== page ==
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Supervisors approve grant application resolution for Santa Margarita Preserve water system upgrade

The state’s Department of Water Resources has a County Drought Resilience Planning Assistance Program which provides up to $125,000 in financial assistance or direct technical assistance to access one-time support to establish a standing Drought and Water Shortage Task Force and develop a County Drought Resilience Plan.

An April 10 San Diego County Board of Supervisors action approved a County Drought Resilience Planning Assistance Program grant application resolution to fund the design of water system improvements at four county parks including Santa Margarita Preserve.

The supervisors’ 4-0 vote, with Terra Lawson-Remer absent, adopted the resolution and authorized county Department of Parks and Recreation Director Brian Albright or his designee to submit all necessary grant application documents and conduct negotiations regarding the grant application which also covers three county parks in Lakeside. The grant will allow the county to prepare the final construction documents for water system improvements at those four parks.

State legislation passed in 2021 requires state and local governments to share responsibility for preparing and acting in the case of a water shortage event. The legislation provides new requirements for small water suppliers, county governments, the Department of Water Resources, and the State Water Resources Control Board to implement more proactive drought planning and to be better prepared for future water shortage events or dry years.

Each county is required to have a standing drought task force to facilitate drought and water shortage preparedness for state small water systems (defined as systems which pipe water to between 5 and 14 service connections and provide drinking water to fewer than 25 people on a regular basis), domestic wells, and other privately supplied homes within the county’s jurisdiction.

Each county must also develop a plan demonstrating the potential drought and water shortage risk and proposed interim and long-term solutions for state small water systems and domestic wells within the county.

The Department of Parks and Recreation is responsible for the operation and maintenance of 13 small water systems which serve day use neighborhood parks, community parks, and preserves including Santa Margarita Preserve and Wilderness Gardens Preserve.

The 13 locations provide service to an average of 9,000 monthly users and have between one and three potable and/or non-potable water tanks ranging in size from 5,000 to 60,000 gallons which draw water from natural well water sources or natural springs.

Some of those small water systems were installed more than 25 years ago and have surpassed their useful lives. The deferred maintenance on the small water systems has resulted in several emergency projects ranging from repair of failing tanks and well pumps to mandating boil water orders. Those failures negatively impact water service reliability, quality, and the use of the facilities.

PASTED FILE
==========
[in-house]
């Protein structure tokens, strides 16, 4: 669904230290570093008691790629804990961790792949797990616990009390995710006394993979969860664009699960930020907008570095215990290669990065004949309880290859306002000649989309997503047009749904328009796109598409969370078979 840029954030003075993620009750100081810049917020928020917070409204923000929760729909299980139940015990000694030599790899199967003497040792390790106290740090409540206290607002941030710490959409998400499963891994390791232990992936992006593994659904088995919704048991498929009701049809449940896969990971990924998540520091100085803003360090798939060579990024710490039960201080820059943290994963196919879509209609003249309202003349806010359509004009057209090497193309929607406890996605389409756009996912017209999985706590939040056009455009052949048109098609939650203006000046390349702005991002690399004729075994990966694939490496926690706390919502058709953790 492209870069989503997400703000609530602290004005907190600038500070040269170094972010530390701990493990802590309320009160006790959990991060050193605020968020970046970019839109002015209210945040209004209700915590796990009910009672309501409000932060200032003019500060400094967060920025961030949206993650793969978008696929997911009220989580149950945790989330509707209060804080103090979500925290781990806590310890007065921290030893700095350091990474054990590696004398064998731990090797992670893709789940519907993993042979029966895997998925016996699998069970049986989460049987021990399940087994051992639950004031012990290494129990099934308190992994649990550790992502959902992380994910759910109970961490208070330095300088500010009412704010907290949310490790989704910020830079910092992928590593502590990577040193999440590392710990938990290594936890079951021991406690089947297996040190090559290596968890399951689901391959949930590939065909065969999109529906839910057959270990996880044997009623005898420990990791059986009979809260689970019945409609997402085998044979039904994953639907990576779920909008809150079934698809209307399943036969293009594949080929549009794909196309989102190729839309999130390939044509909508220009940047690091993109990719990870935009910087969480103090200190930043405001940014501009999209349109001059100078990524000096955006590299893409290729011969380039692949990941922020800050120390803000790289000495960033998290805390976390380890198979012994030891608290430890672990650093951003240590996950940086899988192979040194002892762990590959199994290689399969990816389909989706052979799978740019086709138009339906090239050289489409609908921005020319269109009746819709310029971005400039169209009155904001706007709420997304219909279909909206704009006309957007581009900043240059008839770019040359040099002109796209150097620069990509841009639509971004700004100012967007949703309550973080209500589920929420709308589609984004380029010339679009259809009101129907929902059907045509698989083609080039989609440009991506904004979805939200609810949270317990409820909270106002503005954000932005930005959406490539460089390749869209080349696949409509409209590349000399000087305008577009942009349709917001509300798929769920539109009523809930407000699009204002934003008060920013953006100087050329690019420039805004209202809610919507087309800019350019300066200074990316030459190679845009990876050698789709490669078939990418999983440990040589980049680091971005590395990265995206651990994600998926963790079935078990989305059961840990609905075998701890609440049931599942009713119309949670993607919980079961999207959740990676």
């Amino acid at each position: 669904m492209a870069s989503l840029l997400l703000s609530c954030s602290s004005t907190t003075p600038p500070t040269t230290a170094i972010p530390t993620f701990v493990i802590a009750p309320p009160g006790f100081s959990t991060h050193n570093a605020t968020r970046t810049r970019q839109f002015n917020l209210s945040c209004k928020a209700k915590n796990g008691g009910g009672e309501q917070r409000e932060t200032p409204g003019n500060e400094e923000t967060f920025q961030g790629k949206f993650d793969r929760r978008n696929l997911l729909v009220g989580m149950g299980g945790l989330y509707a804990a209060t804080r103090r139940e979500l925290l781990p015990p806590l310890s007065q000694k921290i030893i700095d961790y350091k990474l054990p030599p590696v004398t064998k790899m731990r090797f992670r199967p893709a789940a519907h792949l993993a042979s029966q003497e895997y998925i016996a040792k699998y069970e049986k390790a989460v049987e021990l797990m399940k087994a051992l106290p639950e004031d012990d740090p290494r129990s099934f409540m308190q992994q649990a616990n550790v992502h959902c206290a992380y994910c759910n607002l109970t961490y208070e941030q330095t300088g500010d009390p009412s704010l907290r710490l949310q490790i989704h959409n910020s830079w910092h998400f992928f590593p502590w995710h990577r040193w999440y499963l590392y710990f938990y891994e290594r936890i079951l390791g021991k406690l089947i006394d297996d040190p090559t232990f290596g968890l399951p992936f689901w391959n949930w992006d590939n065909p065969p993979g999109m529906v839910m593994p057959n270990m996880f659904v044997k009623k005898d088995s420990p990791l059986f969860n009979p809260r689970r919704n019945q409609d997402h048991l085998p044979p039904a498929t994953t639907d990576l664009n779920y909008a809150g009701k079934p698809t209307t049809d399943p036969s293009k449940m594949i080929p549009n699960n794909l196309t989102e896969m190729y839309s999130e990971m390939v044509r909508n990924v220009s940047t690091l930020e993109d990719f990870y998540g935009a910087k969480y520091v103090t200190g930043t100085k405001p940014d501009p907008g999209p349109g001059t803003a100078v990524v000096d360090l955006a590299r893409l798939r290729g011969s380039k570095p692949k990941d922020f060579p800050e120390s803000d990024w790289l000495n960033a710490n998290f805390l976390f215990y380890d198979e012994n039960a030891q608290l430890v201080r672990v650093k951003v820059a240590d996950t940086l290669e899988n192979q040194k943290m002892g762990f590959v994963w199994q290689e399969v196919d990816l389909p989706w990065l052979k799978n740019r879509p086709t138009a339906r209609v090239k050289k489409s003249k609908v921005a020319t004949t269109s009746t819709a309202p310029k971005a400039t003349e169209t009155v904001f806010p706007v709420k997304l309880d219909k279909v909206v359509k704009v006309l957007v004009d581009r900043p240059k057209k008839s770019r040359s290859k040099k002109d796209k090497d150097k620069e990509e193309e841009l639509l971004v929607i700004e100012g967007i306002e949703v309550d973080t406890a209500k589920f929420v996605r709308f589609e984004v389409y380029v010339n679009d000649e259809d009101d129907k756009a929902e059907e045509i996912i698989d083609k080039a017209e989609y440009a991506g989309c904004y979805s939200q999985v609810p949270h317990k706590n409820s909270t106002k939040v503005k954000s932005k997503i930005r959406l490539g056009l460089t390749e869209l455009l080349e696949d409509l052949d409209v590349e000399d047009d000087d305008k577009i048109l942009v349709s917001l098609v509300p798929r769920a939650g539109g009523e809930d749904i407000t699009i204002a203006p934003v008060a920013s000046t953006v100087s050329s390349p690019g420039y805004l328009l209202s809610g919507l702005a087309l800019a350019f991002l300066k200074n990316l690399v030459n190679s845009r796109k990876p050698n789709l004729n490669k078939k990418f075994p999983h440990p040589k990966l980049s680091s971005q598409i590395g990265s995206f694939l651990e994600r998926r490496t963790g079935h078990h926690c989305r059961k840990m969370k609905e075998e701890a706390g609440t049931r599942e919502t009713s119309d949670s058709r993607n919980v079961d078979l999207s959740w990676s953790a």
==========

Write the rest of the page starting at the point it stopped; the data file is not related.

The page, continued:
During 2023, DPR completed a Countywide Small Water System Emergency Action Plan Assessment which found that eight of the 13 parks, including Santa Margarita Preserve, showed extensive deterioration in their small water systems.

The purpose of the assessment was to perform preliminary reporting of existing conditions for each park’s small water systems. The assessment included topographical and geotechnical reports, identification of electrical and mechanical components, plumbing, conceptual plans for a temporary tank, and general system site plans. DPR has completed the 30% design phase for upgrades at those eight parks.

Santa Margarita Preserve, El Monte Park, Oakoasis Preserve, and Louis A. Stelzer County Park were identified as the four most qualified parks to meet the DWR grant criteria. The grant funding would cover the remainder of the county’s design consultant costs required to advance design of recommended improvement plans from 30% completion to final construction documents.

The design documents will include improvements to potable and non-potable water tanks, distribution lines, well pumps, and pressure tanks and/or chlorination systems to prevent catastrophic failures and to re-establish high-quality and reliable water service at those locations.

The total estimated cost for the improvement plans is $400,000, and county general fund money will complement the DWR grant. The scope of the project will be adjusted if DWR does not award the grant funding. If the grant funding is approved final construction documents for the improvements at the four parks will be prepared by the end of 2025.

Author Bio

Joe Naiman, Writer

Joe Naiman has been writing for the Village News since 2001


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